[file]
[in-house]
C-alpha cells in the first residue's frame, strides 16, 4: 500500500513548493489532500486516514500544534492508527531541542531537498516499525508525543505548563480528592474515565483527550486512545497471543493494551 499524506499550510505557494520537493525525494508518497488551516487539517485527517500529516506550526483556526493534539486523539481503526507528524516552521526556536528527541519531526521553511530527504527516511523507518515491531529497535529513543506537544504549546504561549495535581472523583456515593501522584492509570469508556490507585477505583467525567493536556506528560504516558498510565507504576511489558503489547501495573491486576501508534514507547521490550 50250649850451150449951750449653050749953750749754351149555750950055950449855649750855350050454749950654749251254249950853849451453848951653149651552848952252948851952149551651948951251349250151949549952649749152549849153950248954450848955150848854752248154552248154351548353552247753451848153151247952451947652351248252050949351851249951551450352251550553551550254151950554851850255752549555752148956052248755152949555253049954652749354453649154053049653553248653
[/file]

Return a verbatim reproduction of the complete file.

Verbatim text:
[in-house]
C-alpha cells in the first residue's frame, strides 16, 4: 500500500513548493489532500486516514500544534492508527531541542531537498516499525508525543505548563480528592474515565483527550486512545497471543493494551 499524506499550510505557494520537493525525494508518497488551516487539517485527517500529516506550526483556526493534539486523539481503526507528524516552521526556536528527541519531526521553511530527504527516511523507518515491531529497535529513543506537544504549546504561549495535581472523583456515593501522584492509570469508556490507585477505583467525567493536556506528560504516558498510565507504576511489558503489547501495573491486576501508534514507547521490550 50250649850451150449951750449653050749953750749754351149555750950055950449855649750855350050454749950654749251254249950853849451453848951653149651552848952252948851952149551651948951251349250151949549952649749152549849153950248954450848955150848854752248154552248154351548353552247753451848153151247952451947652351248252050949351851249951551450352251550553551550254151950554851850255752549555752148956052248755152949555253049954652749354453649154053049653553248653